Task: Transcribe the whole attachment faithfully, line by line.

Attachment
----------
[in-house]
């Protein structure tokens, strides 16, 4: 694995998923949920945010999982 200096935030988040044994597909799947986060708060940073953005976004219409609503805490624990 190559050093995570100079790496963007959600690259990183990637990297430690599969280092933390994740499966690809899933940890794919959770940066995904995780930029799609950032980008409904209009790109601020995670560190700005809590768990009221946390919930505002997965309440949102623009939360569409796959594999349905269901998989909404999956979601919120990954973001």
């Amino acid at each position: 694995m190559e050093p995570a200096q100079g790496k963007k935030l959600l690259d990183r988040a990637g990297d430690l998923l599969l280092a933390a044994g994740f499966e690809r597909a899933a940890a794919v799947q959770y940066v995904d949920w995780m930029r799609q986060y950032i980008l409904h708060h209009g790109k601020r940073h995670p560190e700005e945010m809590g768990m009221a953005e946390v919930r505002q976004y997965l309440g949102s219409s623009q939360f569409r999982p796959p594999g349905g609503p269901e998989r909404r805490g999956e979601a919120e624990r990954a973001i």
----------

[in-house]
């Protein structure tokens, strides 16, 4: 694995998923949920945010999982 200096935030988040044994597909799947986060708060940073953005976004219409609503805490624990 190559050093995570100079790496963007959600690259990183990637990297430690599969280092933390994740499966690809899933940890794919959770940066995904995780930029799609950032980008409904209009790109601020995670560190700005809590768990009221946390919930505002997965309440949102623009939360569409796959594999349905269901998989909404999956979601919120990954973001």
């Amino acid at each position: 694995m190559e050093p995570a200096q100079g790496k963007k935030l959600l690259d990183r988040a990637g990297d430690l998923l599969l280092a933390a044994g994740f499966e690809r597909a899933a940890a794919v799947q959770y940066v995904d949920w995780m930029r799609q986060y950032i980008l409904h708060h209009g790109k601020r940073h995670p560190e700005e945010m809590g768990m009221a953005e946390v919930r505002q976004y997965l309440g949102s219409s623009q939360f569409r999982p796959p594999g349905g609503p269901e998989r909404r805490g999956e979601a919120e624990r990954a973001i």